Longer days and shorter holidays for pupils?

Education Secretary Michael Gove has said that schools should have longer school days and shorter holidays, as the education system is being “handicapped” by a 19th century timetable, when we had an agricultural economy and the majority of mums stayed at home. Does the current system leave pupils at a disadvantage?

Education secretary Michael Gove has called for longer school days and a cut in the length of holidays, which he said would improve performance and make life easier for working parents.

The reforms could allow state schools to choose to stay open until 4.30pm and introduce a shorter, four-week summer holiday for pupils from September next year, representing a profound change for parents used to tailoring their working hours to the classroom timetable.

Gove told a conference in London, organised by the Spectator magazine, that pupils were being handicapped in comparison with their peers in other countries. “The structure of the school term and the school day was designed at a time when we had an agricultural economy,” he said.

Children at primary schools are taught at a greater pace and intensity than ever before, so to extend their hours of learning through longer days or shorter breaks could disrupt a fine balance and ultimately prove detrimental. Teachers recognise mental fatigue in pupils, especially among younger ones, towards the end of the day, week or term. I was with Mr Gove recently at a National College for Teaching and Leadership event in Nottingham when he spoke about this topic. He says he wants to stimulate rather than dictate a discussion about its merits and see what evidence there is to support change. Working in shorter blocks and spreading the holidays more equally across the school year may have merit. Family life, childcare arrangements, as well as the implications for staff will need to be fully considered.

Pat Speed, headteacher at Great Crosby Catholic Primary School, Crosby

‘I think that the statement by Michael Gove is wrong. Yes times have changed, but people haven’t. Children need rest and time to play. We often start the day by waking up early and by the last lesson we are absolutely shattered and can’t wait to go home to do our own thing. If we have longer school days children will lose total concentration and I don’t see how that can be good for our education. So what if we go home and our parents are still in work – that is what holidays are for, to give us time to spend with our families and friends. Shortening this time is not a good thing. I do not agree with Mr Michael Gove!’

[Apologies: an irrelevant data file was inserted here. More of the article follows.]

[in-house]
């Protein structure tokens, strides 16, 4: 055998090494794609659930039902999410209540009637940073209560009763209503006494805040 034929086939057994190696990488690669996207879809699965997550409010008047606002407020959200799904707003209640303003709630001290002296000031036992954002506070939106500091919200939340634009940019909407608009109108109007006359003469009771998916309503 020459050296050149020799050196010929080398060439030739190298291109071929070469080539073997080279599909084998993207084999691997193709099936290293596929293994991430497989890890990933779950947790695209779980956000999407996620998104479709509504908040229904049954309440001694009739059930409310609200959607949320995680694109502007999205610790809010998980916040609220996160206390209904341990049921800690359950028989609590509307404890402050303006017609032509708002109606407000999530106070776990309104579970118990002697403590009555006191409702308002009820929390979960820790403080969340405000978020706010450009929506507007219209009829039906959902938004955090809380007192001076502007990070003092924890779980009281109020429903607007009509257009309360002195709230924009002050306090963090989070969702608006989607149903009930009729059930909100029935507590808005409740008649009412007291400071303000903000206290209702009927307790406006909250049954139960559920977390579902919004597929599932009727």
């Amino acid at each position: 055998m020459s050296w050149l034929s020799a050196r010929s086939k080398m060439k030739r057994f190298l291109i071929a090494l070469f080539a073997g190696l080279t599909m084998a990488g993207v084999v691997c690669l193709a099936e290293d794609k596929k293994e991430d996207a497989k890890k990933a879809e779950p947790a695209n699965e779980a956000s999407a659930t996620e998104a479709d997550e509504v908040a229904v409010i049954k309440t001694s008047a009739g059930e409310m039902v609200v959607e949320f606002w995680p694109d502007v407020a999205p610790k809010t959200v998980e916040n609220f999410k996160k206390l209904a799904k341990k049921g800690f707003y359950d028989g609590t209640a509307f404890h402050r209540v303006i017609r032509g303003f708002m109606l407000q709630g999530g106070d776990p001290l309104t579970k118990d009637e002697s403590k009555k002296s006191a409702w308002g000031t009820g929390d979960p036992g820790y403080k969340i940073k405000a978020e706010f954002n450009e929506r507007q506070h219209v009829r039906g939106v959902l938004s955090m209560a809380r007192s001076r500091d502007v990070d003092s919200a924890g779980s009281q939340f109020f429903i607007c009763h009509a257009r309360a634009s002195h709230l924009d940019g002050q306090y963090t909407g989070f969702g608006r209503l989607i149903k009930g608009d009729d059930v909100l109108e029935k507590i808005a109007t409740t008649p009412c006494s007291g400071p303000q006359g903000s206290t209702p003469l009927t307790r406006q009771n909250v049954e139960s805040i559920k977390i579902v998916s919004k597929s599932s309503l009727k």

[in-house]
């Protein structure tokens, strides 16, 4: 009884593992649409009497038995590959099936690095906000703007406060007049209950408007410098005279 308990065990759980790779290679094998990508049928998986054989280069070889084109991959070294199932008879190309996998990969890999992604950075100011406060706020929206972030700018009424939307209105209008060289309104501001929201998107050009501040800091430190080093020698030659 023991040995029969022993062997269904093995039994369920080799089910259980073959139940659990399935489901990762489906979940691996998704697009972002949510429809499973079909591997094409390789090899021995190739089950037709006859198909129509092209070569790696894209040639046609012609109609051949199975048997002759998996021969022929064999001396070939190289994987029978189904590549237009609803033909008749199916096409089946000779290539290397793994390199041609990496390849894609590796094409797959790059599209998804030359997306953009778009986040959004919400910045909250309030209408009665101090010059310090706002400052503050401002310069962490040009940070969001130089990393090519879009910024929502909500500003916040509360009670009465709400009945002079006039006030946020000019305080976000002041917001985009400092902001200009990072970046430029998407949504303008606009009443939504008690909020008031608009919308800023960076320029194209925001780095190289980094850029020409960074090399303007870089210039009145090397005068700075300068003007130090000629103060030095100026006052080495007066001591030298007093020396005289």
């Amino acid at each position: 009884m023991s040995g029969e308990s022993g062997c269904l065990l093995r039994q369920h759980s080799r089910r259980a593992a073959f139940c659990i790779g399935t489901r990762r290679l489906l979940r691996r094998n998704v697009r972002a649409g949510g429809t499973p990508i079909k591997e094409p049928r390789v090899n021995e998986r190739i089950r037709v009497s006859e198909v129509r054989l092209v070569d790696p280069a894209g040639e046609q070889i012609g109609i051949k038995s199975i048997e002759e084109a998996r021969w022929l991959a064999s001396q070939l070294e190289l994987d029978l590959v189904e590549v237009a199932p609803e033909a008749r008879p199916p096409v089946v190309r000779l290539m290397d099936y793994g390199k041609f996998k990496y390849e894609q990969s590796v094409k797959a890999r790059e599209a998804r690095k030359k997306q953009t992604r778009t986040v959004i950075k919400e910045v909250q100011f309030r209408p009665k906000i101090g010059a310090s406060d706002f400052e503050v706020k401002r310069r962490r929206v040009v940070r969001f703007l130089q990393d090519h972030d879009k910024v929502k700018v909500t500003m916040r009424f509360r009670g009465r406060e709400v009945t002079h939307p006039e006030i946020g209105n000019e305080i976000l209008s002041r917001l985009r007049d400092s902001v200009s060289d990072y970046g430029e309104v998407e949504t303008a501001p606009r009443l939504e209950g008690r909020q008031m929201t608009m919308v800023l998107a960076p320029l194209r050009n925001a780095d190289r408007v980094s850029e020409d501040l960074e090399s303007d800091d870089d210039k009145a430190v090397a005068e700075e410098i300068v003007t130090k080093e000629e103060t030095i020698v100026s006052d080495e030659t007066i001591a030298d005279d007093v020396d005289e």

Afi Oladipo-Lordson, Year 10 Calderstones School

Michael Gove’s recent comments regarding the lengthening of school hours and shortening term time prove how out of touch he is with the professionals he is allegedly supposed to represent. Although many teaching staff agree the structure of the school year requires alteration, Mr Gove and his department are yet to offer viable alternatives. I would suggest that Mr Gove himself takes on board the opinions and views of teachers who are, on the whole, not the unreasonable and obstructive individuals painted out to be by the minister for education and push themselves to the limit to give the next generation every chance of success.

James Egan, Newly qualified teacher

Having taught for the past 21 years and some of them abroad, I do believe that the six weeks summer holiday is redundant in today’s society. I’d argue that it would be more productive to move to a six term model whereby each term is separated by a two week break. If the school day were to be extended there would be the opportunity for a variety of enrichment activities to be offered to pupils – sports, technology projects, languages, music, arts and theatre perhaps. The difficulty for schools would be in ensuring that staffing levels were increased to maintain and improve current PPA provision.

Clare Chapman, parent and teacher

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